By Annamaria Bria
In Disjunctive Logic Programming (DLP) the heads (resp. the bodies) of rules are disjunctions (resp. conjunctions) of simple constructs, viz. atoms and literals. DLP, under the answer set semantics, is established as an important tool for knowledge representation and reasoning. Lifschitz, Tang and Turner extended the answer set semantics (in the propositional or ground case) to a class of logic programs where the heads and the bodies of rules are nested expressions. These expressions are formed from negation-as- failure literals, conjunction and disjunction, nested arbitrarily. This class of programs, called nested logic programs, generalizes the class of (ground) disjunctive logic programs. Moreover, nested logic programs can be transformed into disjunctive logic programs. These results allow for evaluating ground nested logic programs using DLP systems, such as DLV, GnT, or Cmodels3. These methods introduce new symbols implying that the result is not equivalent in the classical sense to the original program. Anyway, there is a one-to-one correspondence between the answer sets. However, given that these transformations work only for ground nested logic programs, one of the strongest features of logic programming, namely variables, cannot be used in problem representations. This restriction limits the suitability of nested logic programs in many application domains, especially when reasoning is to be done on large numbers of input facts. Unfortunately, a generalization of these techniques to programs with variables is not straightforward. A major obstacle is domain dependence, a property first studied in the realm of database systems. Essentially, when variables are present, the semantics of rules will in general depend on the particular domain that is chosen for their interpretation. This entails several undesirable effects such as a strong dependence on the context, even if this context is completely independent, issues with finitenessand in general unintuitive semantics. When one would just add variables to the ground method, one easily obtains domain dependent rules.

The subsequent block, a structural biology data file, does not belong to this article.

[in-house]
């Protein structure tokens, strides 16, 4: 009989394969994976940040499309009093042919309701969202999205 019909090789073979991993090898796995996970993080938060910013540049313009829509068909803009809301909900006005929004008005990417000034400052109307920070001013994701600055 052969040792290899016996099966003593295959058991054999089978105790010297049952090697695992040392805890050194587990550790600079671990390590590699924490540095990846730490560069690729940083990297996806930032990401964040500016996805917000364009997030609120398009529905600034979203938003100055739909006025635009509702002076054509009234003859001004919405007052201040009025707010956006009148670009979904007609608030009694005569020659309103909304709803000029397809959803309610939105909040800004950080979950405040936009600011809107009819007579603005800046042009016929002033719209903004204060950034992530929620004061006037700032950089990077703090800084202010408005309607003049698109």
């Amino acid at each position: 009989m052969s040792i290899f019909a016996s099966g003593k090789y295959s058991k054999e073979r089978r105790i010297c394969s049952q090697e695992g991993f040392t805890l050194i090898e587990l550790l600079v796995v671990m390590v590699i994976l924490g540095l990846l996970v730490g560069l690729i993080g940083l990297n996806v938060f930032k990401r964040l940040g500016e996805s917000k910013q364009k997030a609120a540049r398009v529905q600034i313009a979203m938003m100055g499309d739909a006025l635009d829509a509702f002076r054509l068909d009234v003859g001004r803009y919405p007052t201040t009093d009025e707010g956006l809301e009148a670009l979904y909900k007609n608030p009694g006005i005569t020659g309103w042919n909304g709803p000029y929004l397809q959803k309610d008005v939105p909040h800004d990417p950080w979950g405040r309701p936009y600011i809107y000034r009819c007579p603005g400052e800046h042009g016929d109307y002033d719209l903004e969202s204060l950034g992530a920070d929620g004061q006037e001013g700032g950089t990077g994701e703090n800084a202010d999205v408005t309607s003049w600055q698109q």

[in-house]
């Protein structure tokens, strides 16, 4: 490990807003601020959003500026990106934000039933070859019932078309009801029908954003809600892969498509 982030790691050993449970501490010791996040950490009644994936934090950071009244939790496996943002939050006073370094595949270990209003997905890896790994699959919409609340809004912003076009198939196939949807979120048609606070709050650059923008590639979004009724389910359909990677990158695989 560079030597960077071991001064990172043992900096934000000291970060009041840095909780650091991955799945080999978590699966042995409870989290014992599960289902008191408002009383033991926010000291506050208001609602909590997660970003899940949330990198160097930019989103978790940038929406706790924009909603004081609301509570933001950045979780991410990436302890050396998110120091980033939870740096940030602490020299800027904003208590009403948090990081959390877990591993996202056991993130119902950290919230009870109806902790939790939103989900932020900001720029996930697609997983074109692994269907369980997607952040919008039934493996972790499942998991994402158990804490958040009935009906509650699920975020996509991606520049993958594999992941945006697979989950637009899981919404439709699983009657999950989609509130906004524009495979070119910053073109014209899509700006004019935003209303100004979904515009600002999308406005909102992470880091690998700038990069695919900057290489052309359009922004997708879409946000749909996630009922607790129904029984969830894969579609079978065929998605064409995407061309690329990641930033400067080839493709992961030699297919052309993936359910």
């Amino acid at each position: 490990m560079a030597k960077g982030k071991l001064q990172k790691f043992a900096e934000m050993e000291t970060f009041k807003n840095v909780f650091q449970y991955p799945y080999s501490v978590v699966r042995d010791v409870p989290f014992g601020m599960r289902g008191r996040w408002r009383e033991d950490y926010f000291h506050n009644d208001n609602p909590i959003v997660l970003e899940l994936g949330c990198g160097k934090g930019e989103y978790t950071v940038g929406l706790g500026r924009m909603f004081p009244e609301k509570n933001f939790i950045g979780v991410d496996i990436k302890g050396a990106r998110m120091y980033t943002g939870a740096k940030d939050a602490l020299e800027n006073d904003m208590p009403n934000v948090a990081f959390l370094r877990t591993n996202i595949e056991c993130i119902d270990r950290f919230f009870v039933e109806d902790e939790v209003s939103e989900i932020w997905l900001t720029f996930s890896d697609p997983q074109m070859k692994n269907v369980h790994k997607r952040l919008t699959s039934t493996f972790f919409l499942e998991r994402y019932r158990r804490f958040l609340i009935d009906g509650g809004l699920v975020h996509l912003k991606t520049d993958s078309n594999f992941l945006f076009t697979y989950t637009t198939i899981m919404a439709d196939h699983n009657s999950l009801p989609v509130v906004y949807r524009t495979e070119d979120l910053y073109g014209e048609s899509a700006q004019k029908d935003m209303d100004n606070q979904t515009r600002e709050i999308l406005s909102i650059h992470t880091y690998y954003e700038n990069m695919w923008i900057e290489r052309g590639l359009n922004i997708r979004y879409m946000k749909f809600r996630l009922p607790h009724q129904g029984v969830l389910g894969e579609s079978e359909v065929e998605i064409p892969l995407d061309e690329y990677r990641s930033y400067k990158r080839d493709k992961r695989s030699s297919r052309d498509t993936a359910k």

Domain dependence is also an issue in DLP, and in this context (as in databases) a syntactic requirement is imposed on programs, which guarantees domain independence and therefore avoids all of the problems that domain dependence entails. This requirement is known as safety, which for DLP rules means that each variable in a rule must occur in a positive body literal. Motivated by these considerations, in the thesis non- ground DLPs are extended to a class of programs, in which rule heads are formulas in disjunctive normal form consisting of atoms, and in which the rule bodies are formulas in conjunctive normal form consisting of literals. These programs are referred to as Normal Form Nested (NFN) programs, and are different to nested logic programs, since they may contain variables. We study semantic and domain dependence properties of this class of programs, and provide a definition of safety (which guarantees domain independence) and a polynomial translation from NFN programs to DLP, which maintains safety. The need for extending DLP with conjunction in the heads and disjunction in the body arises quite often in real world applications.
As an example we show a problem that we met in a real-world data-integration application.
Consider a global relation pers(ID, name, surname, age) (for persons) with a key-constraint on the first attribute ID. To perform consistent query answering, when two tuples share the same key, the relation person is “repaired” by intensionally deleting one of them. In DLP, this is obtained by the following rules (where p stands for deleted tuples, and p’ is the resulting consistent relation on which query answers are computed).
p(I,N,S,A) v p(I,M,T,B) :- pers(I,N,S,A), pers(I,M,T,B),N<>M. p(I,N,S,A) v p(I,M,T,B) :- pers(I,N,S,A), pers(I,M,T,B),S<>T. p(I,N,S,A) v p(I,M,T,B) :- pers(I,N,S,A), pers(I,M,T,B),A<>B. p'(I,N,S,A) :- pers(I,N,S,A), not p(I,N,S,A).
The first rule deletes one of two tuples sharing the same key and having different names. Similarly, the second rule deletes one of two tuples sharing the same key and having different surnames. Finally, the third rule deletes one of two tuples if they have the same ID but different ages. The last rule builds the repaired database. The first three DLP rules can be equivalently encoded by a single NFN rule, which is much more succinct and readable:
p(I,N,S,A) v p(I,M,T,B) :- pers(I,N,S,A), pers(I,M,T,B),(N<>M v S<>T v A<>B):
In detail, the NFN rule deletes one of two tuples if the tuples have the same ID and different names, different surnames or different ages.